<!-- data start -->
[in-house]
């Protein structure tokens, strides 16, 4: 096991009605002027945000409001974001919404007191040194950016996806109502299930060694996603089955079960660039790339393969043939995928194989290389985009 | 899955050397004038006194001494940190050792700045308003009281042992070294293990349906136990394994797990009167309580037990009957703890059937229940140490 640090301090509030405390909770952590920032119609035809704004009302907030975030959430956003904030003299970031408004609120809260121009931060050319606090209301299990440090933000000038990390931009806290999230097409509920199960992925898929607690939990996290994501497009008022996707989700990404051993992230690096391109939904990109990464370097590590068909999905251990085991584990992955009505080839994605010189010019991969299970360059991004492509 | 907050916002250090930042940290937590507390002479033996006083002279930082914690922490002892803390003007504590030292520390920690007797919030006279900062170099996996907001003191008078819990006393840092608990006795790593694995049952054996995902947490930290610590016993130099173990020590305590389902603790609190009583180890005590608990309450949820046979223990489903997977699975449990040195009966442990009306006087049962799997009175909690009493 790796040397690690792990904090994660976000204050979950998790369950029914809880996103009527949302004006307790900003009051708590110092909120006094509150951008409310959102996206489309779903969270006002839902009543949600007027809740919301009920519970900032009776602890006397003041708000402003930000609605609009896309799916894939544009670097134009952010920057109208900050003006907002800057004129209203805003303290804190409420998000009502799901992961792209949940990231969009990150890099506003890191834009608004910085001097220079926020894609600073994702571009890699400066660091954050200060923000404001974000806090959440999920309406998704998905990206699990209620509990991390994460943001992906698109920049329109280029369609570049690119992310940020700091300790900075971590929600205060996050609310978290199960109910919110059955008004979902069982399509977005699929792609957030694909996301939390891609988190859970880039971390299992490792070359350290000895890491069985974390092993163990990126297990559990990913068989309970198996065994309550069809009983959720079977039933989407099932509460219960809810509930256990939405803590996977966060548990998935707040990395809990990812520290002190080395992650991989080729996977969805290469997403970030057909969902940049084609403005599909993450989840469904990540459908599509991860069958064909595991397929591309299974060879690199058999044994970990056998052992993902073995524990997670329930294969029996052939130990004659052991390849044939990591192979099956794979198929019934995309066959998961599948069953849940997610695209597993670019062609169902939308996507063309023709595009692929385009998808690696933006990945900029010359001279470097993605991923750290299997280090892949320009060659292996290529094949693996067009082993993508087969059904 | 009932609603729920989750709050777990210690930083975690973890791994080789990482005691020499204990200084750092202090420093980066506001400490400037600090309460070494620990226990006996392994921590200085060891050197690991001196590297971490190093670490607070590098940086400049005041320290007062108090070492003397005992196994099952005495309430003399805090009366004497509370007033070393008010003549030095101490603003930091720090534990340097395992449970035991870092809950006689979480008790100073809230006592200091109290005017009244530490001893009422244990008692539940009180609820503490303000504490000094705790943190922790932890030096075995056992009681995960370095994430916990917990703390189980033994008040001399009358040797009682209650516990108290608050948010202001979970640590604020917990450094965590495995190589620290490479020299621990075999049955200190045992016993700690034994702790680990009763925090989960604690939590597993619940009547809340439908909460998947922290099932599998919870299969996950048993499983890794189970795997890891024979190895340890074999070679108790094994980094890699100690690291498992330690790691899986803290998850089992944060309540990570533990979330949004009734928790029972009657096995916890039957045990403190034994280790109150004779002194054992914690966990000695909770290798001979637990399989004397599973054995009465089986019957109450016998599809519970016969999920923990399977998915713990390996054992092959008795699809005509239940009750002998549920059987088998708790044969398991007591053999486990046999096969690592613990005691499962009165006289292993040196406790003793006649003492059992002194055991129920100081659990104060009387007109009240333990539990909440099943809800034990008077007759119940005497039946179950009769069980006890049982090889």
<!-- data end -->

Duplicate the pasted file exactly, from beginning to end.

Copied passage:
[in-house]
């Protein structure tokens, strides 16, 4: 096991009605002027945000409001974001919404007191040194950016996806109502299930060694996603089955079960660039790339393969043939995928194989290389985009 | 899955050397004038006194001494940190050792700045308003009281042992070294293990349906136990394994797990009167309580037990009957703890059937229940140490 640090301090509030405390909770952590920032119609035809704004009302907030975030959430956003904030003299970031408004609120809260121009931060050319606090209301299990440090933000000038990390931009806290999230097409509920199960992925898929607690939990996290994501497009008022996707989700990404051993992230690096391109939904990109990464370097590590068909999905251990085991584990992955009505080839994605010189010019991969299970360059991004492509 | 907050916002250090930042940290937590507390002479033996006083002279930082914690922490002892803390003007504590030292520390920690007797919030006279900062170099996996907001003191008078819990006393840092608990006795790593694995049952054996995902947490930290610590016993130099173990020590305590389902603790609190009583180890005590608990309450949820046979223990489903997977699975449990040195009966442990009306006087049962799997009175909690009493 790796040397690690792990904090994660976000204050979950998790369950029914809880996103009527949302004006307790900003009051708590110092909120006094509150951008409310959102996206489309779903969270006002839902009543949600007027809740919301009920519970900032009776602890006397003041708000402003930000609605609009896309799916894939544009670097134009952010920057109208900050003006907002800057004129209203805003303290804190409420998000009502799901992961792209949940990231969009990150890099506003890191834009608004910085001097220079926020894609600073994702571009890699400066660091954050200060923000404001974000806090959440999920309406998704998905990206699990209620509990991390994460943001992906698109920049329109280029369609570049690119992310940020700091300790900075971590929600205060996050609310978290199960109910919110059955008004979902069982399509977005699929792609957030694909996301939390891609988190859970880039971390299992490792070359350290000895890491069985974390092993163990990126297990559990990913068989309970198996065994309550069809009983959720079977039933989407099932509460219960809810509930256990939405803590996977966060548990998935707040990395809990990812520290002190080395992650991989080729996977969805290469997403970030057909969902940049084609403005599909993450989840469904990540459908599509991860069958064909595991397929591309299974060879690199058999044994970990056998052992993902073995524990997670329930294969029996052939130990004659052991390849044939990591192979099956794979198929019934995309066959998961599948069953849940997610695209597993670019062609169902939308996507063309023709595009692929385009998808690696933006990945900029010359001279470097993605991923750290299997280090892949320009060659292996290529094949693996067009082993993508087969059904 | 009932609603729920989750709050777990210690930083975690973890791994080789990482005691020499204990200084750092202090420093980066506001400490400037600090309460070494620990226990006996392994921590200085060891050197690991001196590297971490190093670490607070590098940086400049005041320290007062108090070492003397005992196994099952005495309430003399805090009366004497509370007033070393008010003549030095101490603003930091720090534990340097395992449970035991870092809950006689979480008790100073809230006592200091109290005017009244530490001893009422244990008692539940009180609820503490303000504490000094705790943190922790932890030096075995056992009681995960370095994430916990917990703390189980033994008040001399009358040797009682209650516990108290608050948010202001979970640590604020917990450094965590495995190589620290490479020299621990075999049955200190045992016993700690034994702790680990009763925090989960604690939590597993619940009547809340439908909460998947922290099932599998919870299969996950048993499983890794189970795997890891024979190895340890074999070679108790094994980094890699100690690291498992330690790691899986803290998850089992944060309540990570533990979330949004009734928790029972009657096995916890039957045990403190034994280790109150004779002194054992914690966990000695909770290798001979637990399989004397599973054995009465089986019957109450016998599809519970016969999920923990399977998915713990390996054992092959008795699809005509239940009750002998549920059987088998708790044969398991007591053999486990046999096969690592613990005691499962009165006289292993040196406790003793006649003492059992002194055991129920100081659990104060009387007109009240333990539990909440099943809800034990008077007759119940005497039946179950009769069980006890049982090889």